Translation is such an interested profession.
One of the things I find interesting, though, is that a lot of translators don’t take the time to understand some of the interesting history about translation.
Now, to be fair, understanding translation history might not help you find additional clients, increase your hourly rate, or find additional language-related jobs.
However, knowing more about the history of our profession can help us at least appreciate the influence and impact that translation (and translators) have had on the world at large.
And one of the most interesting facts about translation has to do with the the books throughout history that have been translated the most.
Here is the top ten list:
Most translators know that the Bible is the most translated book ever. However, what they don’t know is that the number of Bible translations varies depending on how you count the translations.
For example, if you consider the book (both Old and New Testaments) as a whole, the complete Bible has been translated into 670 languages.
However, just the New Testament has been translated into almost 2,200 languages at least just one book of the Bible has been translated into nearly 3,300 languages.
Pinocchio was written in 1883 (originally in Italian) by Carlo Collodi. Most of us, even if we haven’t read the book, have seen Disney’s adaptation and are well familiar with the story.
Depending on who you ask and which resource you use, Pinocchio is either the second or third most translated book in history. Some put the number at around 260 languages while other sources say it has been translated into over 300 languages. Either way, that’s a pretty good record of translations!
The Little Prince
French author (and aviator) Antoine de Saint Exupéry wrote The Little Prince in French in 1943 and it has since gained worldwide popularity, being translated into at least 300 languages.
Most people know that I love brick and mortar book stores and wherever I travel (both within the U.S. and outside), I love to go to bookstores. One thing I’ve noticed in my travels is that it seems that I can always count on finding a local language copy of The Little Prince no matter where I am.
One interesting note: Supposedly, the 300th language translation of The Little Prince was in Hassanya, which is a North African variant of Arabic.
What Does the Bible Really Teach?
The Jehovah’s Witnesses have two of the top ten most translated books ever, with What Does the Bible Really Teach? being the first of two.
The book, which is technically published by the Watch Tower Bible and Tract Society of Pennsylvania (the main legal entity of the Jehovah’s Witnesses), was originally written in 2005 and then republished in 2014.
Currently, the book, which was originally written in English, has been translated in 272 different languages.
Dao De Jing
The Dao De Jing (also known as the Tao Te Ching), was allegedly written by Chinese philosopher Laozi.
There is some debate as to when it was written, but the earliest copy of the book has been dated back to the 4th century BC.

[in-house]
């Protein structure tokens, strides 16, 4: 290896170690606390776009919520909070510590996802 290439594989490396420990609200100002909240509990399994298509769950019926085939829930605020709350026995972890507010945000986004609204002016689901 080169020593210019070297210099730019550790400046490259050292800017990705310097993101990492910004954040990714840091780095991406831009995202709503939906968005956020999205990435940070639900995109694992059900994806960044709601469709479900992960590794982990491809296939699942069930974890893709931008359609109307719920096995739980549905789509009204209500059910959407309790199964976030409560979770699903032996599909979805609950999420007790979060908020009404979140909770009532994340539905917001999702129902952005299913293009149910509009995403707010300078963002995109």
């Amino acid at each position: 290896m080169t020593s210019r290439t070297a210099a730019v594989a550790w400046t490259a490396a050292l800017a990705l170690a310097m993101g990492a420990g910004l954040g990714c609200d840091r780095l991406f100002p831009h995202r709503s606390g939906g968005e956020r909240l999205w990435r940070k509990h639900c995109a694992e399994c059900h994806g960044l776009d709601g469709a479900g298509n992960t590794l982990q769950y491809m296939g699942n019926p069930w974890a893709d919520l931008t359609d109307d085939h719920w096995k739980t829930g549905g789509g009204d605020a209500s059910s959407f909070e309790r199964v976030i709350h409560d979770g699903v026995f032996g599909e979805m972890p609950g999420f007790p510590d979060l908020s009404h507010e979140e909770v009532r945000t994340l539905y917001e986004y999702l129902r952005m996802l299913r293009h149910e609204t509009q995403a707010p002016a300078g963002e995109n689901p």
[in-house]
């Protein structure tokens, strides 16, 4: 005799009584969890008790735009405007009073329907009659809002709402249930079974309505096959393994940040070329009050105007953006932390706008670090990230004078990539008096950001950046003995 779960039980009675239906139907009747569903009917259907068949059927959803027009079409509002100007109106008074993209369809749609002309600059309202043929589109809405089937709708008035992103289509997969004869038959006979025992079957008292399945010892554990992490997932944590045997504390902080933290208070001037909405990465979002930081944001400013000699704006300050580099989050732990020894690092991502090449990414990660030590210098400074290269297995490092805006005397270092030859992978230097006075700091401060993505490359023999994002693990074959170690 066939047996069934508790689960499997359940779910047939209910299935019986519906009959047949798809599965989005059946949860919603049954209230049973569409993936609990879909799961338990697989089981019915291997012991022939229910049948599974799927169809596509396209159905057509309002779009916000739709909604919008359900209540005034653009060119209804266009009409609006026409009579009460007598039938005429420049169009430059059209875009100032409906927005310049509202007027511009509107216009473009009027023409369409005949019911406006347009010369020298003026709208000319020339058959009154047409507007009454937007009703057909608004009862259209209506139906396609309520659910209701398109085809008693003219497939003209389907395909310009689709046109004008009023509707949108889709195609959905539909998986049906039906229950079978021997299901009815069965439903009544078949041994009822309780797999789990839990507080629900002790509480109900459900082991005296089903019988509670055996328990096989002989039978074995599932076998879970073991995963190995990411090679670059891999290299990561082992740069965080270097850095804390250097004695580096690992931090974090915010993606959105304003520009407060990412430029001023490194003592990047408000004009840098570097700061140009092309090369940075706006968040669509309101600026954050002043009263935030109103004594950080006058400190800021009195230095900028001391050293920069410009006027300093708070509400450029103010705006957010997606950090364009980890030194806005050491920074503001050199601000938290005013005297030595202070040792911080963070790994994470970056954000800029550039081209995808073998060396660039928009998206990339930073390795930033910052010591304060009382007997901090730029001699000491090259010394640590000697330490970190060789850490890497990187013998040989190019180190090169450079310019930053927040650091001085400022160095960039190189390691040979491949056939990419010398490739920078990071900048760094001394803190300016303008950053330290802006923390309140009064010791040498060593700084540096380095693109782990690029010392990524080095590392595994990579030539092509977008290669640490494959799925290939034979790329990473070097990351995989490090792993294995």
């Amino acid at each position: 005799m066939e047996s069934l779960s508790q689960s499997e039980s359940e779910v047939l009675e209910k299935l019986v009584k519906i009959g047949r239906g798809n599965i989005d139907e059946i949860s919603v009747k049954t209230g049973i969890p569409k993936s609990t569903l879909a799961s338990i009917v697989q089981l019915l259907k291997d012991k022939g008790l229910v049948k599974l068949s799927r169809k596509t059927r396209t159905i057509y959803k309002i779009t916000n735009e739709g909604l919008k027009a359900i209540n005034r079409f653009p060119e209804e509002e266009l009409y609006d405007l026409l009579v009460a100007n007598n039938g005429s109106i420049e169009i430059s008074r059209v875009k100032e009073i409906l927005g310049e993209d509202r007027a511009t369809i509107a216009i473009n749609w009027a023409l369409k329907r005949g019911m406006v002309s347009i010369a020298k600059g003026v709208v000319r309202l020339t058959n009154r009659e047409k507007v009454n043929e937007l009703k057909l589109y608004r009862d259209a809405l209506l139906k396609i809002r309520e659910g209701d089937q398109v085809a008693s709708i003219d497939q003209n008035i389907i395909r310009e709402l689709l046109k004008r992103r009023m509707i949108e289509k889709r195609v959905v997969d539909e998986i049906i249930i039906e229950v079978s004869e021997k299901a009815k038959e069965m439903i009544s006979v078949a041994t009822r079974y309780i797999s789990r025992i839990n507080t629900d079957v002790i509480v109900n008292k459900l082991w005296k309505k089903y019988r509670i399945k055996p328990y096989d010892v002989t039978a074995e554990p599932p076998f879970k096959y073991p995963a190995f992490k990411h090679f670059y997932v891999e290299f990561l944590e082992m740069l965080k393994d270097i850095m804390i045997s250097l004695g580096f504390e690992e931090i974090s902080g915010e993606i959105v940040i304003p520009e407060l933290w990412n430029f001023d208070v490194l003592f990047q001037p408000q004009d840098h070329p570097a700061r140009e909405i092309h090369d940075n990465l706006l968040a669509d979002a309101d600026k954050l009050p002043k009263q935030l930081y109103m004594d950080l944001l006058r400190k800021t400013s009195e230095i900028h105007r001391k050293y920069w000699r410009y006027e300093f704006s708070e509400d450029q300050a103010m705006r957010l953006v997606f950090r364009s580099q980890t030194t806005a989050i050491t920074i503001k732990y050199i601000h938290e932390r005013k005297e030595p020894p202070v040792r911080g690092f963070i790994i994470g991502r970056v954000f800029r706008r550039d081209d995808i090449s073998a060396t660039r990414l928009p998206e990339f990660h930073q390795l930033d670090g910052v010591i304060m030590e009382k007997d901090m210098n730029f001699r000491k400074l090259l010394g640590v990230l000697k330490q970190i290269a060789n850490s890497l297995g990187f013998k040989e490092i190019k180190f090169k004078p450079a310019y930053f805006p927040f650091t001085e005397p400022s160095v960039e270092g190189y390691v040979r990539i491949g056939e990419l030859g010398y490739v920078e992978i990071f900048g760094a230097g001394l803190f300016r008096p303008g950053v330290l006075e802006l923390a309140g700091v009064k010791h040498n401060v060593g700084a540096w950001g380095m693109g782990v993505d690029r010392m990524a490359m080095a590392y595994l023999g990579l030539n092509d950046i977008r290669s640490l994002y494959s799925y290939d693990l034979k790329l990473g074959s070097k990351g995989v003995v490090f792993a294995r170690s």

It’s the top Chinese book on the list and has been translated into at least 250 languages.
John Bunyan, a Puritan preacher who wrote extensively, is best known for his book Pilgrim’s Progress, an allegory written in 1678.
The book is one of the most well-known religious texts in English literature, and many people consider it to be the first English language novel.
In addition to never having been out of print, the book has been translated into at least 200 different languages.
My Book of Bible Stories
Remember how I said earlier that the Jehovah’s Witnesses have two books on this book? Well, My Book of Bible Stories is the second book in this list. It was originally written in 1978 (earlier than its companion book What Does the Bible Really Teach?), but still has its fair share of translations. 194 languages to be exact.
Alice’s Adventures in Wonderland
In the same vein as Pinocchio, the book Alice in Wonderland is a very well-known book that seems to be in nearly every book store I’ve ever visited, no matter the language.
It was written originally in English in 1865 by Lewis Carroll (which, by the way, was a pen name for Charles Lutwidge Dodgson).
One of the reasons that Alice’s Adventures in Wonderland is so popular is that it appeals to both adults (due to its play with logic) and children (due to its fantasy nature).
How many languages? 174.
Andersen’s Fairy Tales
Danish author Hans Christian Andersen was the man behind the book Andersen’s Fairy Tells, which he wrote in a 17-year span, between 1835–1852.
Almost everyone has read at least one of Andersen’s fairy tales, which also are unique in that they don’t just appeal to children. In fact, Andersen’s fairy tales tend to transcend cultures, age, and location.
It has been translated into at least 160 languages and will likely continue to be translated into more.
El Ingenioso Hidalgo Don Quijote de la Mancha
Ah, one of the classics that I know and love from my time in college.
The first Spanish-written book on this list, Don Quijote was written by Miguel de Cervantes Saavedra, a Spanish author that many consider the greatest Spanish language writer of all time.
Don Quijote is number ten on the list of most translated books of all time, with around 140 translations (however, that is both complete and partial translations).
While my book hasn’t been translated into any language, it’s still a must read for freelance translators.